The Chinese leave for Africa mostly at the request of employers. Some state owned businesses are involved in the infrastructure for land exchanges between China and African governments. Other people leave for Africa because they see economic opportunity for themselves, and a few leave just for the slower pace of life.
From the Guardian, writer Xan Rice has an outstanding article that profiles some of the Chinese making a living in Africa.
In December 1999, a 24-year-old Chinese man called Zhang Hao left behind the freezing winter of his native Shenyang city to fly to Uganda. Zhang was nervous. He spoke no English. The journey was not even his idea, but that of his father, who had worked in Uganda a few years before on a fishing project involving the Chinese government.
"If you want to start something – and be the boss – Africa is the place to do it," Zhang's father had told him when he asked for business advice.
Zhang had quit university to travel to east Africa, but he did not need a degree to spot easy money-making opportunities as soon as he set foot in Kampala: goods that were available cheaply in every city in China were either expensive here, or unavailable. He started by importing shoes. Then schoolbags. Then fishing nets, nails and bicycles.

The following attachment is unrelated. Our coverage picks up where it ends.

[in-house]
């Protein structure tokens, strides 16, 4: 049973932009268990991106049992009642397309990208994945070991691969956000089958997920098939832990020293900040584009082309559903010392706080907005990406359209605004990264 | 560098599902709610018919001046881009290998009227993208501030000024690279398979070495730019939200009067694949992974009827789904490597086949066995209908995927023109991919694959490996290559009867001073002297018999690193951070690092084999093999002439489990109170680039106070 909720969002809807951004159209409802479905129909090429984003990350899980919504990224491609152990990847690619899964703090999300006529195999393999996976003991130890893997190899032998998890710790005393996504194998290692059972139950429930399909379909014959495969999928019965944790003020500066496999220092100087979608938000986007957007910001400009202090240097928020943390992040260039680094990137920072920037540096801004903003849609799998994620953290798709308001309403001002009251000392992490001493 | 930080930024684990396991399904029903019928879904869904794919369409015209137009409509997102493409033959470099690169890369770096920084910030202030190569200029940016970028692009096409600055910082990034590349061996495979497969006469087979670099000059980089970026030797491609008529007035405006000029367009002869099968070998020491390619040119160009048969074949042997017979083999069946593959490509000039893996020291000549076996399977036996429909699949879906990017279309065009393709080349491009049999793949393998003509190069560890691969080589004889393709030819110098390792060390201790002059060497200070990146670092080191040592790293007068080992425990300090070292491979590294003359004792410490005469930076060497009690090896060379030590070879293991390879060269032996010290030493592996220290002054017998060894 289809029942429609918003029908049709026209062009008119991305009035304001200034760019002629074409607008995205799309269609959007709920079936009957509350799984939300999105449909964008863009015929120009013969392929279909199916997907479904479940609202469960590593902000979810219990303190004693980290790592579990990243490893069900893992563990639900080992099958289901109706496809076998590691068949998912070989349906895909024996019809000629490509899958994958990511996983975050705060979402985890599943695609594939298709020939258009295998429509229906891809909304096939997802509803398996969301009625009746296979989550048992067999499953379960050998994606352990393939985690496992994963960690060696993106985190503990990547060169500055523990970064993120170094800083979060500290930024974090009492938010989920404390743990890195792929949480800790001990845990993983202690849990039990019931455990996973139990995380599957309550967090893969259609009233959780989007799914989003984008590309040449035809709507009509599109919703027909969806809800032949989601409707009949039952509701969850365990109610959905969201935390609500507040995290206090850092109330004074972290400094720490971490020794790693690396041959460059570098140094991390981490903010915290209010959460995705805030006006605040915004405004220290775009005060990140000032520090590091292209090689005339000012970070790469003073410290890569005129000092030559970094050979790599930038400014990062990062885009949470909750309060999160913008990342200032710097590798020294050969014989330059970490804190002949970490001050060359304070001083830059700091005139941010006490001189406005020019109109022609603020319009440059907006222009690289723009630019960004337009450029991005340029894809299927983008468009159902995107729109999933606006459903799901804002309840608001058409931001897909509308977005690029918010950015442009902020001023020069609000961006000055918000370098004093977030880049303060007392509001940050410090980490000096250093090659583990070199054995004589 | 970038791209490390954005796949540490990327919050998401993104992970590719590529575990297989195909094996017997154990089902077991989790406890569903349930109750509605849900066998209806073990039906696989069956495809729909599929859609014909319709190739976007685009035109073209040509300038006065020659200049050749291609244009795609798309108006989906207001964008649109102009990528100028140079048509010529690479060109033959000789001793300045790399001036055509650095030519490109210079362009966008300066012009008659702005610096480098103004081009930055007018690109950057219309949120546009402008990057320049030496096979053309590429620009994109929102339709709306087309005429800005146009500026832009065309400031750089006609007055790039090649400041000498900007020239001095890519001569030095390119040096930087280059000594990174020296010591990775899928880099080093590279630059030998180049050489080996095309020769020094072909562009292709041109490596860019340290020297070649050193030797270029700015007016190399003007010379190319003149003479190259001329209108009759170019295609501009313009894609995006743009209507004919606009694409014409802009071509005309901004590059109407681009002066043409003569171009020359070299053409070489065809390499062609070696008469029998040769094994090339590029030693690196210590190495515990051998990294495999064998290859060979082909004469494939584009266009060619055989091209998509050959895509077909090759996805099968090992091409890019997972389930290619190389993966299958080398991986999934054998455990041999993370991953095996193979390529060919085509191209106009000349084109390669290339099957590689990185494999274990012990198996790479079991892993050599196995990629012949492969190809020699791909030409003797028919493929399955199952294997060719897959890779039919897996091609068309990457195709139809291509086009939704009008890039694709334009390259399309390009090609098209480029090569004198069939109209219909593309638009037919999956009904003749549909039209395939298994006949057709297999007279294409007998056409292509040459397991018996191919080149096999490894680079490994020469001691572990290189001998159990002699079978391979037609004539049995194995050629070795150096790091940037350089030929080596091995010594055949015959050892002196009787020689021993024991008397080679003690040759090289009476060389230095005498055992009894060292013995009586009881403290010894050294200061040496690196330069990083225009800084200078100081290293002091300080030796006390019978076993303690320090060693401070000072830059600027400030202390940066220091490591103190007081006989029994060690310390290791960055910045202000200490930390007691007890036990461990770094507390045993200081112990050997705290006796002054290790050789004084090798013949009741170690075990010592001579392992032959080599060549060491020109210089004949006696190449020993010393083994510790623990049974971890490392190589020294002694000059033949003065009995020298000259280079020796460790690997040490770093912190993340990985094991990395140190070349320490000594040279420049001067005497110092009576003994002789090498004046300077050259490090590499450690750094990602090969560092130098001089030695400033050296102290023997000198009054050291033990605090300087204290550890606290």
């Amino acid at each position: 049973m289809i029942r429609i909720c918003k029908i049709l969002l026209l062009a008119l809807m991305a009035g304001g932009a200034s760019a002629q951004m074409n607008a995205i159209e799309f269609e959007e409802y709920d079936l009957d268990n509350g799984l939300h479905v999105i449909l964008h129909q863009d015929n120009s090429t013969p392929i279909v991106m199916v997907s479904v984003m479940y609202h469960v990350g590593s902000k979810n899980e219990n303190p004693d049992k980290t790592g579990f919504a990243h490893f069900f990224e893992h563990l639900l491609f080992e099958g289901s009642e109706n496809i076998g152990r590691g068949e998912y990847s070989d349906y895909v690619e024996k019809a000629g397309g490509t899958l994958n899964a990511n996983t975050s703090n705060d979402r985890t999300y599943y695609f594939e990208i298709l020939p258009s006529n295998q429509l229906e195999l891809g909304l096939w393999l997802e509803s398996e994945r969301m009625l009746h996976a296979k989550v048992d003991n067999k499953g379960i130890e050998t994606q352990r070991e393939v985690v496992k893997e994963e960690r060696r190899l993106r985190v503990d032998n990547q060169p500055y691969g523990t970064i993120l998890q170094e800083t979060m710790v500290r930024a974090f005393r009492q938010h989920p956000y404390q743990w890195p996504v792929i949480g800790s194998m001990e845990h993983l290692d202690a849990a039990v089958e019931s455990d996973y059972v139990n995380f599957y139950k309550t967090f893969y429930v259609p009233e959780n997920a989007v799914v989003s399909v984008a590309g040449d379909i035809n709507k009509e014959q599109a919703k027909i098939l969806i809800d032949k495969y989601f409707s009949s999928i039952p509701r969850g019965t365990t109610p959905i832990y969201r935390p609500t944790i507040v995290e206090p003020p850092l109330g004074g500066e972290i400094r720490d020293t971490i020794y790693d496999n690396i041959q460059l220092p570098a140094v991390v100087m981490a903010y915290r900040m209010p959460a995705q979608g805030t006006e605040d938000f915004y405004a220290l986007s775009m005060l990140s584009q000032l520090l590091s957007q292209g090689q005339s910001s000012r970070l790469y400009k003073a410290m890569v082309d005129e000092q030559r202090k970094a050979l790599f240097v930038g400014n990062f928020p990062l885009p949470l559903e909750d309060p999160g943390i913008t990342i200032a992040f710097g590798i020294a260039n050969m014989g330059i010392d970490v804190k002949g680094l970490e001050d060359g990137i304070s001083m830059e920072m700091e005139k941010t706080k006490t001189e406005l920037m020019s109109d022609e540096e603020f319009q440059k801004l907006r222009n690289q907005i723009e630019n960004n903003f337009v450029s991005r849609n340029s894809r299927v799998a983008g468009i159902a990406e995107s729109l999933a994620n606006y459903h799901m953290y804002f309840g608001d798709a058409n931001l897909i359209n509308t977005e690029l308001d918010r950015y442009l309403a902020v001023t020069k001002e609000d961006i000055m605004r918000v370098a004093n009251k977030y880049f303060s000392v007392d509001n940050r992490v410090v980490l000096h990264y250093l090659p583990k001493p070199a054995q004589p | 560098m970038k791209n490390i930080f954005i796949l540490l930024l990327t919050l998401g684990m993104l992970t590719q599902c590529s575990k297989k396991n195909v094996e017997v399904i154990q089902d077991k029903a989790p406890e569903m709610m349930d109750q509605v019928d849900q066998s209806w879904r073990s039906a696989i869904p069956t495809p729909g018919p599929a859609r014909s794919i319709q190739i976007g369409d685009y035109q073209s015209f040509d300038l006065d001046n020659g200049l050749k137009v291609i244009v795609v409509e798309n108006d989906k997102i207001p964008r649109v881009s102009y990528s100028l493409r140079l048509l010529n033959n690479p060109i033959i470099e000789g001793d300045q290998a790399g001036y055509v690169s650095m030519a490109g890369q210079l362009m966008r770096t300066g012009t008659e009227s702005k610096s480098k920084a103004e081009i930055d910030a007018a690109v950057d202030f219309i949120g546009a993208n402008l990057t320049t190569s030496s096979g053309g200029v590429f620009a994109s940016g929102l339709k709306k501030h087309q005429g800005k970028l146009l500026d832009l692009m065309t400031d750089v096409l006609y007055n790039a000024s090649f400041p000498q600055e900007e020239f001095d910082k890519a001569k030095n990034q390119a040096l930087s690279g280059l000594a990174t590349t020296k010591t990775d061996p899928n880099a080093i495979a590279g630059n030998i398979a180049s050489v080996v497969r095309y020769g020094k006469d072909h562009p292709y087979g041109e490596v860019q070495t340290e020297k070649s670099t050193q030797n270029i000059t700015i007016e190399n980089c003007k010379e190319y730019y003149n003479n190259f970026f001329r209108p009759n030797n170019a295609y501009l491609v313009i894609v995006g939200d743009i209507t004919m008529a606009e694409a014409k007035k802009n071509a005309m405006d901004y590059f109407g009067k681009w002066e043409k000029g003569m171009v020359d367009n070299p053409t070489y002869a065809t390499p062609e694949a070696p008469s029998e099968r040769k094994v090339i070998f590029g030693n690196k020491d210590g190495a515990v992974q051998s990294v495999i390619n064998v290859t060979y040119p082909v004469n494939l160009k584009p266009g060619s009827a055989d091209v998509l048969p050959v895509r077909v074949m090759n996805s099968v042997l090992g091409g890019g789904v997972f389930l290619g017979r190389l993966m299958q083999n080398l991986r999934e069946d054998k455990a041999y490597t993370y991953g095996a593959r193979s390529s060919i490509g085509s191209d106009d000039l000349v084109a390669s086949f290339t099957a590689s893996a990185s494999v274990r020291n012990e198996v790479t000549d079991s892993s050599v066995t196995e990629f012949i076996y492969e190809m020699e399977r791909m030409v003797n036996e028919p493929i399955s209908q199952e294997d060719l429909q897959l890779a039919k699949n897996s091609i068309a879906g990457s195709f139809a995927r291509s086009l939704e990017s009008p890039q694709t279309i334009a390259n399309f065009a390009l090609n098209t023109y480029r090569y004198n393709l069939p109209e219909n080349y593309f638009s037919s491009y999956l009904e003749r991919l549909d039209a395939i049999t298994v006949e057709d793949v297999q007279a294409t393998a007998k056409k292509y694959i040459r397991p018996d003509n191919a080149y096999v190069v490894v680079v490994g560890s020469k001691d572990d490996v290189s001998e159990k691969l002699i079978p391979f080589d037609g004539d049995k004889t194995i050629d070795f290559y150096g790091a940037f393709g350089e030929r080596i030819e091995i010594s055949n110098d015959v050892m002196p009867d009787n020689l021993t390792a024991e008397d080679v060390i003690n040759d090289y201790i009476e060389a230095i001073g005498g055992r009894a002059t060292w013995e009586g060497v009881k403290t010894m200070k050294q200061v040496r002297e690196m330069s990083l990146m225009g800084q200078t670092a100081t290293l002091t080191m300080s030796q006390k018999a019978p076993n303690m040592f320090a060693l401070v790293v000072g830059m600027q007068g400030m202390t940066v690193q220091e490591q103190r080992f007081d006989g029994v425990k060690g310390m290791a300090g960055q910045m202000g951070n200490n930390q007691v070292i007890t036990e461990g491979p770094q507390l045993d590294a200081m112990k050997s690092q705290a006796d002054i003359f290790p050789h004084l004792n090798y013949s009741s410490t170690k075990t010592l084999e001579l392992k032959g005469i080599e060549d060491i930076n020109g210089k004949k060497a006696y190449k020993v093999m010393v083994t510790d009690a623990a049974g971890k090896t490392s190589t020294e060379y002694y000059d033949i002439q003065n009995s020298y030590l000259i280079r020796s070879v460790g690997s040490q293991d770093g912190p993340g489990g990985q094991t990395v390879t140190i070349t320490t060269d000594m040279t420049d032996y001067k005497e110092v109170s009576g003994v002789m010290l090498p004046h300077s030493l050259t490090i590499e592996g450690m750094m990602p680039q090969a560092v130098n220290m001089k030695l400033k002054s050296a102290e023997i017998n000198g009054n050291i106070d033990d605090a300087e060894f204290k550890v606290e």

"I imported everything. At that time they needed everything!" recalls Zhang, an affable man with rimless glasses.
His business grew quickly; he made money and local friends. But after a few years he grew weary of the long buying trips to China. So he and his wife bought a large plot of land in Kampala. On it they constructed a spectacular Chinese-Korean restaurant, with private dining areas, karaoke rooms and a giant 500-seat dining hall. To the side of the restaurant they built a bedroom, which became their home. The business prospered, and soon he started additional enterprises including a bakery, a firm selling flat-screen televisions and a security company.
"Chinese don't think, they just try without studying the market too much. Otherwise, the chance is gone," he says.
At the site of each new enterprise, Zhang built a room for his family – he had a son in 2007 – to sleep in. They literally live at work.
It has paid off. Zhang says he is now the biggest Chinese employer in the country, with 1,200 local staff. He has even been offered a Ugandan passport, but has refused, just as he has declined to take an English first name.
"I am Chinese, and we need to build a Chinese name here – to let people know that our country is not like before. We are richer, catching up the world."